It remains to speak of the special relations of this topic to foreigners. The profound suspicion with which foreigners are regarded is often accompanied by, and perhaps largely due to, a belief, deep-rooted and ineradicable, that foreigners are able to do the most impossible things with the greatest ease. If a foreigner walks out in a place where he has not been often seen, it is inferred that he is inspecting feng-shui of the district. If he surveys a river, he is determining the existence of precious metals. He is supposed to be able to see some distance into the earth, and to have his eyes on whatever is best worth taking away. If he engages in famine relief, it is not thought too much to suppose that the ultimate object must be to carry off a large part of the population of the district, to be disposed of in foreign lands. It is by reason of these opinions on feng-shui that the presence of foreigners on the walls of Chinese cities has so often led to disturbances, and that the height of foreign buildings in China must be as carefully regulated as the location of a frontier of the Empire. The belief in the uniformity of nature appears to be totally lacking in China. Mr. Baber mentions a saying in Szechuan of a certain hill, that opium grows without, and coal within. But this is not simply a notion of the ignorant, for Professor Pumpelly declares that one of the high officials in Peking told him the same thing, and used the statement as an argument against the too rapid removal of coal deposits, the rate of the growth of which is unknown. It is said that the late statesman Wen Hsiang, having read Dr. Martin's "Evidences of Christianity," was asked what he thought of it, to which he replied that the scientific part of the work he was prepared to accept, but the religious sections, in which the affirmation is made that the earth revolves around the sun, were more than he could believe!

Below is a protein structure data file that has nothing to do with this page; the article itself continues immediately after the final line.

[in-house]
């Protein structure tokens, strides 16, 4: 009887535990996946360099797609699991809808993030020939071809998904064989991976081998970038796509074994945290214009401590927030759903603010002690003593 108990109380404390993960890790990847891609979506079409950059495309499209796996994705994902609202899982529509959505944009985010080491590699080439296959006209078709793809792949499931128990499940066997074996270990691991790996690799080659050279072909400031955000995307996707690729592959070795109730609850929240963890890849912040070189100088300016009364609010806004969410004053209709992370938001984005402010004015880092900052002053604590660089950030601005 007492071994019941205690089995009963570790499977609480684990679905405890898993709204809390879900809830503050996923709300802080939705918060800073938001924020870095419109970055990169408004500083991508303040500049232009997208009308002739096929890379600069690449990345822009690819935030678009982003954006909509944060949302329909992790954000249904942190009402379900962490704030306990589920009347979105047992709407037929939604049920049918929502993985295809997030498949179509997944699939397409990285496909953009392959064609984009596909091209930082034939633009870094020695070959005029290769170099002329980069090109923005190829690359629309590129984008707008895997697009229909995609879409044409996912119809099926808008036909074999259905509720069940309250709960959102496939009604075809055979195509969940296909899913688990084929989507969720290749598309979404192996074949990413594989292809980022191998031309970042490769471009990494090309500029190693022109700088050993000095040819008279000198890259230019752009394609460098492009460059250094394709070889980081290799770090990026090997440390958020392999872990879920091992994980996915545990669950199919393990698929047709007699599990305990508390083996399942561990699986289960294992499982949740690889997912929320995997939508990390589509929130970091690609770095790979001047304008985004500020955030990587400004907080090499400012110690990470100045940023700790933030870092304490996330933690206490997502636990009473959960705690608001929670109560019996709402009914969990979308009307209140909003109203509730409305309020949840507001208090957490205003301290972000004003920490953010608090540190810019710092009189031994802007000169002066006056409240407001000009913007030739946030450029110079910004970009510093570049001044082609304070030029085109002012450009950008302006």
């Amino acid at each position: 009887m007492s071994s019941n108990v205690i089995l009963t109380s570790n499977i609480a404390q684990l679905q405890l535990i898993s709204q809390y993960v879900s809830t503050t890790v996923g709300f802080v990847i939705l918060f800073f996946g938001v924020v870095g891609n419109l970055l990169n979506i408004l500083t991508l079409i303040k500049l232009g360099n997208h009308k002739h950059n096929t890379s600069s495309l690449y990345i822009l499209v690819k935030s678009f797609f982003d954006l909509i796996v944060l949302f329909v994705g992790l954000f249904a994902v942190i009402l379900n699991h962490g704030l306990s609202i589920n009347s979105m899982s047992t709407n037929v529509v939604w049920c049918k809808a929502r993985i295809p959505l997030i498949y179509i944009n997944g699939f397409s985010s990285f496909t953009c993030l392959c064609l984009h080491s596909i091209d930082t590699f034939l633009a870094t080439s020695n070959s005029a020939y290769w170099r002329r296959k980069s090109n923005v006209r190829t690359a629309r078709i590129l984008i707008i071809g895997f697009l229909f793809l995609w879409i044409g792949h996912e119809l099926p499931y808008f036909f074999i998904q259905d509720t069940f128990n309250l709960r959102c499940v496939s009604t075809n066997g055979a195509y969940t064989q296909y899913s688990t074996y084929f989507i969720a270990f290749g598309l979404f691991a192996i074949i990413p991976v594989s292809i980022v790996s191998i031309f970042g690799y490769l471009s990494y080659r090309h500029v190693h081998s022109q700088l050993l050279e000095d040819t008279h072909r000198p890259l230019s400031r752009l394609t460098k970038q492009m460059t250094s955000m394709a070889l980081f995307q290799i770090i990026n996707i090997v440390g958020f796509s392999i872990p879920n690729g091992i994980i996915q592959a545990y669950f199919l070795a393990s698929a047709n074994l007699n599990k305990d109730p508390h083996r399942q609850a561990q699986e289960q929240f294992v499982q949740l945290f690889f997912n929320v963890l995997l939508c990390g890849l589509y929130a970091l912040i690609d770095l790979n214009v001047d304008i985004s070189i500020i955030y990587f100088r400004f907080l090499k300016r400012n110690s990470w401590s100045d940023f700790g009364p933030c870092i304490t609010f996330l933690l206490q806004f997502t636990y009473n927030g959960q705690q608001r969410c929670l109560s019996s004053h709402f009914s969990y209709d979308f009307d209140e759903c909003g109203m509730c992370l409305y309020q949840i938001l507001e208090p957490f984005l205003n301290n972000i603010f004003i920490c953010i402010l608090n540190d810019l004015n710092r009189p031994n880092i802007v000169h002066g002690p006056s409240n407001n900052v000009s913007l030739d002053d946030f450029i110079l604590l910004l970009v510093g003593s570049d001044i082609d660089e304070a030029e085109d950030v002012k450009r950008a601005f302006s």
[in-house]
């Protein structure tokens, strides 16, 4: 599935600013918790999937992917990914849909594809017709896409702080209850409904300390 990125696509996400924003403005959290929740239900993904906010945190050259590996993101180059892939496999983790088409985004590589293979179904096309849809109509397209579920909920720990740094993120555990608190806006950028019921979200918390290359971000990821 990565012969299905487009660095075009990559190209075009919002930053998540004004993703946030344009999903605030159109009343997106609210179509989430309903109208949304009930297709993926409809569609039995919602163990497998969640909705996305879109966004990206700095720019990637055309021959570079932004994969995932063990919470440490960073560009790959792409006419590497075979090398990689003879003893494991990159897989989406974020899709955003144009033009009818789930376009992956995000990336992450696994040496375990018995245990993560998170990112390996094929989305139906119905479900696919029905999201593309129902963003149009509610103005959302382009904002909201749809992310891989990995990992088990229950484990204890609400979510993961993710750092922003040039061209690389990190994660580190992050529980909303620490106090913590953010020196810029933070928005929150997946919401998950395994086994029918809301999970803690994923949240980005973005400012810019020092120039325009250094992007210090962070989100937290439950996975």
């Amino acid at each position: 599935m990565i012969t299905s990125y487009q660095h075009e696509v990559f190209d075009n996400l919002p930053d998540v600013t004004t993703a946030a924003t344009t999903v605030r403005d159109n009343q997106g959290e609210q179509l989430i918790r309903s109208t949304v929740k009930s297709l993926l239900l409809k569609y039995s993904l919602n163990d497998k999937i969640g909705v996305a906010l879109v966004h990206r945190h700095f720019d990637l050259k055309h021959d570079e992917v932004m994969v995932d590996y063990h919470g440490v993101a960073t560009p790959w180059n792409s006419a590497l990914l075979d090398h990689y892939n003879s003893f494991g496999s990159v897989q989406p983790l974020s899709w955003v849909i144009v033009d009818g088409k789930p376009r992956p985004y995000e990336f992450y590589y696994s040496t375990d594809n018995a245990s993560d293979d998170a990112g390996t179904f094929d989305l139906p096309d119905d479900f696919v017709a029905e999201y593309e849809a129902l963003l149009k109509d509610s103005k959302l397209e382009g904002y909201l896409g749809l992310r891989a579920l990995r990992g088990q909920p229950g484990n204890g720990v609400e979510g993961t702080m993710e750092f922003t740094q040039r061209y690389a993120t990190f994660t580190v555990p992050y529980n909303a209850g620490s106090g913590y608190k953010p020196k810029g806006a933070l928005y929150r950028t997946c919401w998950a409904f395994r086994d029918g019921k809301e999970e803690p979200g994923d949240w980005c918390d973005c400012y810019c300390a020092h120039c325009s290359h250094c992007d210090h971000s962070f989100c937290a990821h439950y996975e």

The whole subject of the entrance of foreigners into China is beyond the Chinese intellect in its present state of development. Seeing Baron von Richthofen ride over the country in what appeared to the people of Szechuan a vague and purposeless manner, they imagined him to be a fugitive from some disastrous battle. Many a Chinese, who has afterwards come to understand the foreign barbarian all too well, has at first sight of his form, especially if he chanced to be tall, been seized with secret terror. Many Chinese women are persuaded that if they once voluntarily enter a foreigner's dwelling the fatal spell will work, and they will be bewitched; if they are at last prevailed upon to enter, they will not on any account step on the threshold, nor look into a mirror when it may be offered to their sight, for thus they would betray away their safety.